Optimal Monetary Policy under Uncertainty

Optimal Monetary Policy under Uncertainty

Richard T. Froyen and Alfred V. Guender

Recently there has been a resurgence of interest in the study of optimal monetary policy under uncertainty. This book provides a thorough survey of the literature that has resulted from this renewed interest. The authors ground recent contributions on the ‘science of monetary policy’ in the literature of the 1970s, which viewed optimal monetary policy as primarily a question of the best use of information, and studies in the 1980s that gave primacy to time inconsistency problems. This broad focus leads to a better understanding of current issues such as discretion versus commitment, target versus instrument rules, and the merits of delegation of policy authority.

Chapter 1: Introduction, Part I

Richard T. Froyen and Alfred V. Guender

Extract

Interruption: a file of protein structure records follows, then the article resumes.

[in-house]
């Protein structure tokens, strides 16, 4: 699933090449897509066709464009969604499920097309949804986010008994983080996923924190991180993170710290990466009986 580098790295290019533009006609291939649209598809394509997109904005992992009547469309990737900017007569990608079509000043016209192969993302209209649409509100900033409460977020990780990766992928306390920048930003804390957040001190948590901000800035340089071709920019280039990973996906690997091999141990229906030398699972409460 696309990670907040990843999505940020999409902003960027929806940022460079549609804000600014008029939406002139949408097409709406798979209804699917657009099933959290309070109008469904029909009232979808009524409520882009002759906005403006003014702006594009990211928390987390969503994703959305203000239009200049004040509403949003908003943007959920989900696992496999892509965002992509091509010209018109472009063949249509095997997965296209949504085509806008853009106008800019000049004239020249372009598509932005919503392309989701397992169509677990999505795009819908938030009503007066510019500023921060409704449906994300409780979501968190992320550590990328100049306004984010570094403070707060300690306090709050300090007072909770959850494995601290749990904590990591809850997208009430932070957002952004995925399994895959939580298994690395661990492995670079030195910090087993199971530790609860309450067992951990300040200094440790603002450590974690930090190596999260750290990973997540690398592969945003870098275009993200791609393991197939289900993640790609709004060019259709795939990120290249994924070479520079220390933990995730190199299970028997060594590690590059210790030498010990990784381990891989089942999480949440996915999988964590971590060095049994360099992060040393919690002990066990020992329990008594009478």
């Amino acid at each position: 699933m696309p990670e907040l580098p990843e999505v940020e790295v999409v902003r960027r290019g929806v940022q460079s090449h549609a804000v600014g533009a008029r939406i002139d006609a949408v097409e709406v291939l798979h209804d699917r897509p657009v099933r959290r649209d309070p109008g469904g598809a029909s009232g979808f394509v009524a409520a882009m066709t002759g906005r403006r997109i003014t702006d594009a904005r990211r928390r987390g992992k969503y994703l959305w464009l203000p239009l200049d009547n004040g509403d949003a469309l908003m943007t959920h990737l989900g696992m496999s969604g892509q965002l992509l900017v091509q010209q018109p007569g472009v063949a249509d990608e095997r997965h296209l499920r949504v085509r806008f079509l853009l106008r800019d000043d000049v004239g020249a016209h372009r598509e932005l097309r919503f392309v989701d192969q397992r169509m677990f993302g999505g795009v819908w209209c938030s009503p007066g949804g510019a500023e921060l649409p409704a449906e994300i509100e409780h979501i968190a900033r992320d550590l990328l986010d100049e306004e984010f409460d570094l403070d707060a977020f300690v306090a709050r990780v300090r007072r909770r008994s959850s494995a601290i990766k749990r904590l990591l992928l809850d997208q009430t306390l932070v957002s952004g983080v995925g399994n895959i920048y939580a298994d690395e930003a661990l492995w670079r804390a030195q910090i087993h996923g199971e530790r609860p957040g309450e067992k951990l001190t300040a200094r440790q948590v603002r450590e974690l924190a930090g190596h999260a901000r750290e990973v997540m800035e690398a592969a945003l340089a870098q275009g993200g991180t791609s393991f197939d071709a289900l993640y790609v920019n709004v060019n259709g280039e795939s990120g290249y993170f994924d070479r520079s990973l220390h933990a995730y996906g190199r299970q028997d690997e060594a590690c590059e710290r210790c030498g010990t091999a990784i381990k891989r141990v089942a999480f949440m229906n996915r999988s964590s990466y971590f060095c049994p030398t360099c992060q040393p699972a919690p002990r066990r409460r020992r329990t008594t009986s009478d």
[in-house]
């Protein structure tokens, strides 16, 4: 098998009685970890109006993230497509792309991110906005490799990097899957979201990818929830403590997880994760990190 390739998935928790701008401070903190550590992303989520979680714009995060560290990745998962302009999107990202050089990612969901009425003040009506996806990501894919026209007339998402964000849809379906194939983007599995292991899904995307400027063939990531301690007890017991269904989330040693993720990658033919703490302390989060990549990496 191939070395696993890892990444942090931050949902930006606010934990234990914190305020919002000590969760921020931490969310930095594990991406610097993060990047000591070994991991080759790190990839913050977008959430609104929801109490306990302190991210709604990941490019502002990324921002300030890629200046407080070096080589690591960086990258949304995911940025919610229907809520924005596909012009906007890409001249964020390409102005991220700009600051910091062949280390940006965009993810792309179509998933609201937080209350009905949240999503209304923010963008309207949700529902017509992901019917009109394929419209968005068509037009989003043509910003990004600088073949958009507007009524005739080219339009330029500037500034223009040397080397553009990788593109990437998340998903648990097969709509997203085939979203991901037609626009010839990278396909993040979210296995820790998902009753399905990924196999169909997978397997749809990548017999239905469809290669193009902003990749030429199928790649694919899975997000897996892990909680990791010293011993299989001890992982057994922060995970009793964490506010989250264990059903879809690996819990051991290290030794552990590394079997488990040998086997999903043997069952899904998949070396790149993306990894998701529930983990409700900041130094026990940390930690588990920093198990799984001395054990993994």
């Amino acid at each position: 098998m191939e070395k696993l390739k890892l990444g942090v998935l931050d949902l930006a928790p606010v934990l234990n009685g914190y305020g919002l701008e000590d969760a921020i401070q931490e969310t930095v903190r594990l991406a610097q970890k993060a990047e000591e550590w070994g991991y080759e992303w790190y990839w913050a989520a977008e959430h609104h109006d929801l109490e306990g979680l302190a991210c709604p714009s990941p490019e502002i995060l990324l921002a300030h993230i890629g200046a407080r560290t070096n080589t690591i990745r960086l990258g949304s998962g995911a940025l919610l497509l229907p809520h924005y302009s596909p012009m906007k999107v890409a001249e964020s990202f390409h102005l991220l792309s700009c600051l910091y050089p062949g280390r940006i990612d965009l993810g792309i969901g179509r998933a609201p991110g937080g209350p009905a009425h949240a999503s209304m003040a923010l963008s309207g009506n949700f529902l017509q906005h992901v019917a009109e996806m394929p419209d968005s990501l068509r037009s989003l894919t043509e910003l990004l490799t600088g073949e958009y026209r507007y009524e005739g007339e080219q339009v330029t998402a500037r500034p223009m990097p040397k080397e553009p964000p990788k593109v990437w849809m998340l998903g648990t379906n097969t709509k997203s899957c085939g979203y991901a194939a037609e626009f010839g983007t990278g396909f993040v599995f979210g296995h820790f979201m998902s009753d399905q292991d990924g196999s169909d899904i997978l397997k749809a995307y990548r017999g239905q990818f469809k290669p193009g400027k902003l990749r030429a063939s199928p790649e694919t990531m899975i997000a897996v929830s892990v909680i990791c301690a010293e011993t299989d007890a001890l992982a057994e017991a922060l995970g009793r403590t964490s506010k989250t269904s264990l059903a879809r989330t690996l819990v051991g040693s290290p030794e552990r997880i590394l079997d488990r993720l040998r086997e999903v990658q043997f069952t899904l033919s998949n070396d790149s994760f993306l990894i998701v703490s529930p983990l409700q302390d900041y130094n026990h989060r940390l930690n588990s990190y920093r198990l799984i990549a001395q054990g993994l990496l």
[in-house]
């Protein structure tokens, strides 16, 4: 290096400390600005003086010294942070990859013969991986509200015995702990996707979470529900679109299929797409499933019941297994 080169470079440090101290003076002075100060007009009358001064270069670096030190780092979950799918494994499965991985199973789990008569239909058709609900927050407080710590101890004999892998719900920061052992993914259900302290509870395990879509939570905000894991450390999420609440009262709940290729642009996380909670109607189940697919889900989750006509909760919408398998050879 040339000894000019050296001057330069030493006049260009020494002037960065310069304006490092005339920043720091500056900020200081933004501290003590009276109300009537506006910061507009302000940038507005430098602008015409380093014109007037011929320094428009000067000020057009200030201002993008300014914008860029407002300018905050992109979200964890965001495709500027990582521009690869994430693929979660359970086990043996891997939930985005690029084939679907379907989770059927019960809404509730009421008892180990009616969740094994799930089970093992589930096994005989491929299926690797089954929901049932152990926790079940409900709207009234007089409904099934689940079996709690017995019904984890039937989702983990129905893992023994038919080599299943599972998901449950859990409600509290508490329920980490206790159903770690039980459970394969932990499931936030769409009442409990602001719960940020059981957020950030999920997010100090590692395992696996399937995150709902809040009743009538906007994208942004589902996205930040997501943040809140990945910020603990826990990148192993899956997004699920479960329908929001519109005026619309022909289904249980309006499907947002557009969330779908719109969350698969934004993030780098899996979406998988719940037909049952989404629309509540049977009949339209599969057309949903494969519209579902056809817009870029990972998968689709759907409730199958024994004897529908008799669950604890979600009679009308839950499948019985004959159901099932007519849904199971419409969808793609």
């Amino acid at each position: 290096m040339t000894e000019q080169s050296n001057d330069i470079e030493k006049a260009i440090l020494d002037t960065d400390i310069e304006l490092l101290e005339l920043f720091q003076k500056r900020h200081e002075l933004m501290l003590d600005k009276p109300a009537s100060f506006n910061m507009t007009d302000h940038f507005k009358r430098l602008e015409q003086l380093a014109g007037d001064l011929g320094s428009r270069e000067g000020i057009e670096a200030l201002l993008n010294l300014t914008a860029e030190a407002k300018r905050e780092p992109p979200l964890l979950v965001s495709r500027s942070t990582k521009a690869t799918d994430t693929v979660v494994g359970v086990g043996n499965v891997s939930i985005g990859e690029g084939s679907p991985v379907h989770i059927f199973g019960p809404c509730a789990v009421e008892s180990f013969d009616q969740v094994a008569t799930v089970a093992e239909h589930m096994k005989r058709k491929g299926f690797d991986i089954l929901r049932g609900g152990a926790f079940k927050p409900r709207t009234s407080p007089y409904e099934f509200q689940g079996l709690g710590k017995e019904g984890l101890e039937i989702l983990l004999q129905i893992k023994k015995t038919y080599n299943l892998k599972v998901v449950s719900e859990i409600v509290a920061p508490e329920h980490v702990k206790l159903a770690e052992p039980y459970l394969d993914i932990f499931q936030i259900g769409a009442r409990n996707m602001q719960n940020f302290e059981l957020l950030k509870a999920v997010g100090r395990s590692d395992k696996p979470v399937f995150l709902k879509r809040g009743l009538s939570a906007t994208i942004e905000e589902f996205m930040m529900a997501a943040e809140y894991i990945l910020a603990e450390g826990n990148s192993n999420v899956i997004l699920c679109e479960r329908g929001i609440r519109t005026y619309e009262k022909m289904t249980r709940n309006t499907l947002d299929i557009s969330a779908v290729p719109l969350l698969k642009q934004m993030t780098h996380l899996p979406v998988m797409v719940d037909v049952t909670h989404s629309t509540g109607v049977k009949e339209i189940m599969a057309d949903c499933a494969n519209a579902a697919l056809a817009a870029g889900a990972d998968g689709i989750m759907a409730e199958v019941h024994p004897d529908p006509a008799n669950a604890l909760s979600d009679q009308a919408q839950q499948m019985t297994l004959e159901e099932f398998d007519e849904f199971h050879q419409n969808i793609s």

1. Introduction, Part 1 J.M. Keynes The inevitable never happens. It is the unexpected always. Alan Greenspan began a speech by saying that “Uncertainty is not just an important feature of the monetary policy landscape; it is the defining characteristic of that landscape” (2003, p. 1). He went on to say that “As a consequence, the conduct of monetary policy in the United States at its core involves crucial elements of risk management, a process that requires an understanding of the many sources of risk and uncertainty that policymakers face” (p. 1). More than 20 years earlier Henry Wallich (1980), explaining the Federal Reserve policy shift of October 1979, wrote that “Policymakers must take into account at all times the fact that both the economy and the demand for money may exhibit instability.” It followed that “The optimum strategy depends on circumstances. Changing circumstances, as the Federal Reserve’s recent action shows, can determine changes in strategy.” Greenspan articulated a flexible risk management approach to monetary policy. To critics who argue that such an approach is “too undisciplined – judgmental, seemingly discretionary, and difficult to explain” (p. 5), he responded that tying “policy to the prescriptions of a formal rule is unlikely to lead to an improvement in economic performance” (p. 5). The importance of the nature of uncertainty for the choice of a monetary policy strategy has long been recognized in the academic literature. The study of the nature of this relationship within formal stochastic macroeconomic models has been...